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Brian Ashton Article..The Telegraph

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    Brian Ashton Article..The Telegraph


    <h1>Ireland experience taught me valuable lessons, says Ashton</h1><!- END: Module - Main ing -><!-CMA user Call Diffrenet Variati&#111;n Of Image ->

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    Nine years is a long time and now Brian Ashton can say: “I’m just the coach of
    a side coming to play Ireland in Dublin.” This week, though, will be the
    first time he has returned to the land where he used to be employed, as the
    head coach of a country that every other nation in the sporting world loves
    to beat.



    Ashton will admit that his acceptance of the Ireland coaching role in 1997, on
    a six-year contract that ended in 1998 after 13 months, was a mistake. “The
    most important lesson I learnt was that coaching at club level and
    international level are two entirely different things,” he said at the
    University of Bath yesterday. “You need a totally different approach.”



    He had come from Bath, a club that had set the standard both in England and
    for England for the previous decade, to an Ireland struggling to find out
    what professional rugby meant. He left having helped to convince the Irish
    RFU of the need for central contracts, for appropriate organisation at
    provincial level and the need among the players for an entirely new
    mentality in their understanding of professional sport.



    “I’m infinitely better prepared for this job as a result,” Ashton said, “and
    I’m also that much older and, I hope, a bit wiser.”
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    As Ireland coach, he prepared a side to play England only once, at Lansdowne
    Road on February 15, 1997, and the result was a 46-6 win for the visiting
    team and six tries scored against a porous defence.



    The boot, it is safe to say, is now on the other foot since Ireland have won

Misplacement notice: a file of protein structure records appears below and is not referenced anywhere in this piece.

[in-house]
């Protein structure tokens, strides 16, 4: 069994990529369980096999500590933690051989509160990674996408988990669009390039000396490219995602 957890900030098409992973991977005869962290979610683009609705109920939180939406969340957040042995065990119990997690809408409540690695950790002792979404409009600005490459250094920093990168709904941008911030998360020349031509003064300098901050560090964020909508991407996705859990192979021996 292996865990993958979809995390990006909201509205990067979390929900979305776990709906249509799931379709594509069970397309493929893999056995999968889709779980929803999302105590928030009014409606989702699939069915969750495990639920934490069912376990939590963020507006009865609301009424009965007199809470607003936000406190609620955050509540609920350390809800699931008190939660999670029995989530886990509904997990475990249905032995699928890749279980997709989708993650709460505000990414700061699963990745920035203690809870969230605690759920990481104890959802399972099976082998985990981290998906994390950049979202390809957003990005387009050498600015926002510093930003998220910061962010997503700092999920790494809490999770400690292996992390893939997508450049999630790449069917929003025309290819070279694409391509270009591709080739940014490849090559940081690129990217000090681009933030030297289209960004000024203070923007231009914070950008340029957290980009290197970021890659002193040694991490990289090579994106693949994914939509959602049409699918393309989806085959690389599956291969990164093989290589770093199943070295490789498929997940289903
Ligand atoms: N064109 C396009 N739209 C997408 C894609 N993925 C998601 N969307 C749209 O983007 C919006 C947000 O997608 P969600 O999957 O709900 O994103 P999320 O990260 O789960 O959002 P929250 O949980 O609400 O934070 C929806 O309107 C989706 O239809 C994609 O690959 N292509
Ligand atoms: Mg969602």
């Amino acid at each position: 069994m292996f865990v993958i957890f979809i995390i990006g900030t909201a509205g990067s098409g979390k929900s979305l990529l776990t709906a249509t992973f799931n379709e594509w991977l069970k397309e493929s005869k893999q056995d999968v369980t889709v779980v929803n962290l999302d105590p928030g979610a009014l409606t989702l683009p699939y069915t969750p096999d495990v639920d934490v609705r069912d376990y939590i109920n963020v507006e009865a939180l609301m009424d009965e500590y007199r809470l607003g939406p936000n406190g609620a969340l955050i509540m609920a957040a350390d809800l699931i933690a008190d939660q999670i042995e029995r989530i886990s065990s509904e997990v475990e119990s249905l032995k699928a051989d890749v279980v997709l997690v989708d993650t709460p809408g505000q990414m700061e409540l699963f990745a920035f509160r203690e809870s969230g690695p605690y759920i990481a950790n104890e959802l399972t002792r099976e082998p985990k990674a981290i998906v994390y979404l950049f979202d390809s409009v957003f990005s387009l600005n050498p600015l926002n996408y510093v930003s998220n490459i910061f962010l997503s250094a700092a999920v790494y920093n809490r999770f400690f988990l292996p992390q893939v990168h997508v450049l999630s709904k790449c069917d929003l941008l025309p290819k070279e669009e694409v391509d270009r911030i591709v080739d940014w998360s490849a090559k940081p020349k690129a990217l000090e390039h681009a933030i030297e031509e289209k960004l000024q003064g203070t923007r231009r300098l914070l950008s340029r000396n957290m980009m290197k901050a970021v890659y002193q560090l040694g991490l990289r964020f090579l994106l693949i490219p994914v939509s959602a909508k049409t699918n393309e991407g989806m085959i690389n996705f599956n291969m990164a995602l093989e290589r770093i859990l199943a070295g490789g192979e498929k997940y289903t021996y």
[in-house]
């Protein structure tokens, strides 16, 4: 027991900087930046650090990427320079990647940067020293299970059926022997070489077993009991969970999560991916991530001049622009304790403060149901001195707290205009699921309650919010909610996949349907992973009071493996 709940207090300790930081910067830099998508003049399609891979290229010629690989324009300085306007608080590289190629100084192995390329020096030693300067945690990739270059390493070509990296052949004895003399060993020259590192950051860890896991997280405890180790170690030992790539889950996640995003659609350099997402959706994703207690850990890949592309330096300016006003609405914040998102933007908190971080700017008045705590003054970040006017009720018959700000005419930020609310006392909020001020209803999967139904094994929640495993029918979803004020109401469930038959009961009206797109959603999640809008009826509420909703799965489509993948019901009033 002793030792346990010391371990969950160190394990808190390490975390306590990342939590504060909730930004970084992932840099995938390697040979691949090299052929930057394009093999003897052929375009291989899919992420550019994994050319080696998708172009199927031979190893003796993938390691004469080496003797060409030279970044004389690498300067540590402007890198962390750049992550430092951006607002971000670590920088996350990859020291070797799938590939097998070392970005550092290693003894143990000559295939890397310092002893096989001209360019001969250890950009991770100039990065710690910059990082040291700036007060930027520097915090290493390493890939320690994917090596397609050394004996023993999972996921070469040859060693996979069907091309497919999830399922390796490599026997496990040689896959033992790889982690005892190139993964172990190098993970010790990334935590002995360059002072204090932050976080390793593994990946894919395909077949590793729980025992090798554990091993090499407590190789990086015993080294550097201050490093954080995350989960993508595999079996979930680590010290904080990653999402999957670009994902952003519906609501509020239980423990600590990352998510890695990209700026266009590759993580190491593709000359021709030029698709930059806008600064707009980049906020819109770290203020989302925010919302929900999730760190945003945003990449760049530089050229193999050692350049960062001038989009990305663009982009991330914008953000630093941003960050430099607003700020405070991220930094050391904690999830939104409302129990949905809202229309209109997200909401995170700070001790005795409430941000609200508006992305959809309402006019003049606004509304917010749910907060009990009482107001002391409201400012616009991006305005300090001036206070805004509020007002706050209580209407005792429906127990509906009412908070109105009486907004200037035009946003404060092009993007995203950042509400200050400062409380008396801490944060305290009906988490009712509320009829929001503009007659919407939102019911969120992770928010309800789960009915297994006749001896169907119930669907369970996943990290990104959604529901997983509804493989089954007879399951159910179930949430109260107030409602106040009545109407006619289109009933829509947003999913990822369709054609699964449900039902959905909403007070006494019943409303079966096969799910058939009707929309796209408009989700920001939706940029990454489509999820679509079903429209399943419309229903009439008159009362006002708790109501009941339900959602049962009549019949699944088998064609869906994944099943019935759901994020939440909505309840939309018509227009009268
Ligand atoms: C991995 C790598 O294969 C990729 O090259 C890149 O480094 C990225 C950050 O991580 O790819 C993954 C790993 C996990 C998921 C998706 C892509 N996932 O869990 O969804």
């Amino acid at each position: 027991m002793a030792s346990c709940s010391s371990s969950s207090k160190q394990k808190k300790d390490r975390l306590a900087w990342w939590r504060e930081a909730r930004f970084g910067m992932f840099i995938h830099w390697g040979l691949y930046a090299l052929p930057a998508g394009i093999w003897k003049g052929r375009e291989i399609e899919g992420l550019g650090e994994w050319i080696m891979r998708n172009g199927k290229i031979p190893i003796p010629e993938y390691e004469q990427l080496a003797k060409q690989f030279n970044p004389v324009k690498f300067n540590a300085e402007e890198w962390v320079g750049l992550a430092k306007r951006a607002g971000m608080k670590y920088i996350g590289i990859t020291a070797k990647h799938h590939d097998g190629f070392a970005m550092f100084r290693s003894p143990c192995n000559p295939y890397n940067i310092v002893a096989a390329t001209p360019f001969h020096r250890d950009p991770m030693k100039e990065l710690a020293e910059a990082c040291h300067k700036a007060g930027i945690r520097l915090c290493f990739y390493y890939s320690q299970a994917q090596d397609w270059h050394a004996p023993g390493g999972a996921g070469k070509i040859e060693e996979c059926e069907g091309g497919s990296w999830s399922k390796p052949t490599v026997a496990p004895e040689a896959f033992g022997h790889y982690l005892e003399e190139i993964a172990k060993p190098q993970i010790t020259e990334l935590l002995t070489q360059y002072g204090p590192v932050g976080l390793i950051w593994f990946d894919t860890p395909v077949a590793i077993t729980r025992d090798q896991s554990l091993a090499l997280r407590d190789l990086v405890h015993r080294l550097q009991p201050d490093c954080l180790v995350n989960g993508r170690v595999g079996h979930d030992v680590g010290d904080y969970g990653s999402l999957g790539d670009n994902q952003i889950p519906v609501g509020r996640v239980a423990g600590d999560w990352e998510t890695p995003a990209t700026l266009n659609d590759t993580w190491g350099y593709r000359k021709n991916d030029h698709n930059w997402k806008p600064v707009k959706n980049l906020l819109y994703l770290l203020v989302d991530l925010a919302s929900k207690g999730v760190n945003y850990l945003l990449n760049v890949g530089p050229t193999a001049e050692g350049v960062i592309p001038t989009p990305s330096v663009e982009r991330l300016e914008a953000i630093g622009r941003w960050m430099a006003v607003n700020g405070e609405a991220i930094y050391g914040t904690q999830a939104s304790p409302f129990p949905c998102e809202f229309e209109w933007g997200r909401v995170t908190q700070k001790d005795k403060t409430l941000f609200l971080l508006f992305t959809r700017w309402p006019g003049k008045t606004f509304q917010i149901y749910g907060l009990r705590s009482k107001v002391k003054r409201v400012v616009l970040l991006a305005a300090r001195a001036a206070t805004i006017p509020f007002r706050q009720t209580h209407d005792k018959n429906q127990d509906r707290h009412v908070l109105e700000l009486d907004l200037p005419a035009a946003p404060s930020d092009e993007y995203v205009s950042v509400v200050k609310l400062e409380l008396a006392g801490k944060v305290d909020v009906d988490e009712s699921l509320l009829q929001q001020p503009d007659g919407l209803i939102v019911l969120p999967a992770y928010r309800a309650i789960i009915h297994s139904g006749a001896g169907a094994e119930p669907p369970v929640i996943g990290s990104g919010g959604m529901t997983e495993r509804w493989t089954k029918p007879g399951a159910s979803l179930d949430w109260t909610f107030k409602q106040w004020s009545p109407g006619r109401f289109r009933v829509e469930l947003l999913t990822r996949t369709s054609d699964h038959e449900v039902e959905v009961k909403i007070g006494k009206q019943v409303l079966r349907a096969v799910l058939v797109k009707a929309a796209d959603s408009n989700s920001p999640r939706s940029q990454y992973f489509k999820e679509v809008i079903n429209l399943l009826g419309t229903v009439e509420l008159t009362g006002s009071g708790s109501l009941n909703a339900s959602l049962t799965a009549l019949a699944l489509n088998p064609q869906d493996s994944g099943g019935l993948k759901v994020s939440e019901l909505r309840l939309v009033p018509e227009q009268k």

the past three encounters between the countries, twice by six points and
    last year by four points.



    Not that Ashton was involved in any of those games and he does not acknowledge
    a different dimension to Saturday’s RBS Six Nations Championship game at
    Croke Park as a result of his experience with Ireland. “That’s never crossed
    my mind,” he said.



    He has concentrated on preparing England in the best manner his restricted
    circumstances allow: much has been achieved in organisational terms over the
    past two days, but the players have worked indoors at walking pace while
    those involved in Guinness Premiership games last weekend have recovered.
    Only today will the squad practise at speed and tomorrow they fly to Dublin.



    “The players knew what this week would be like but we won’t know until 5.30 on
    Saturday whether there is a gap that we have to make up on Ireland,” Ashton
    said. “We got caught in a one-dimensional game last time out, against Italy,
    which is not what we intended but that’s the way games sometimes go.



    “The players en bloc were so disappointed with that performance — and we did
    win, in case anyone has forgotten — and they know they have to step up two
    or three gears. We won’t get away with another performance like that against
    Ireland. We need to put together a game which will challenge the Irish
    defence and will cope with the Irish offence.”



    As
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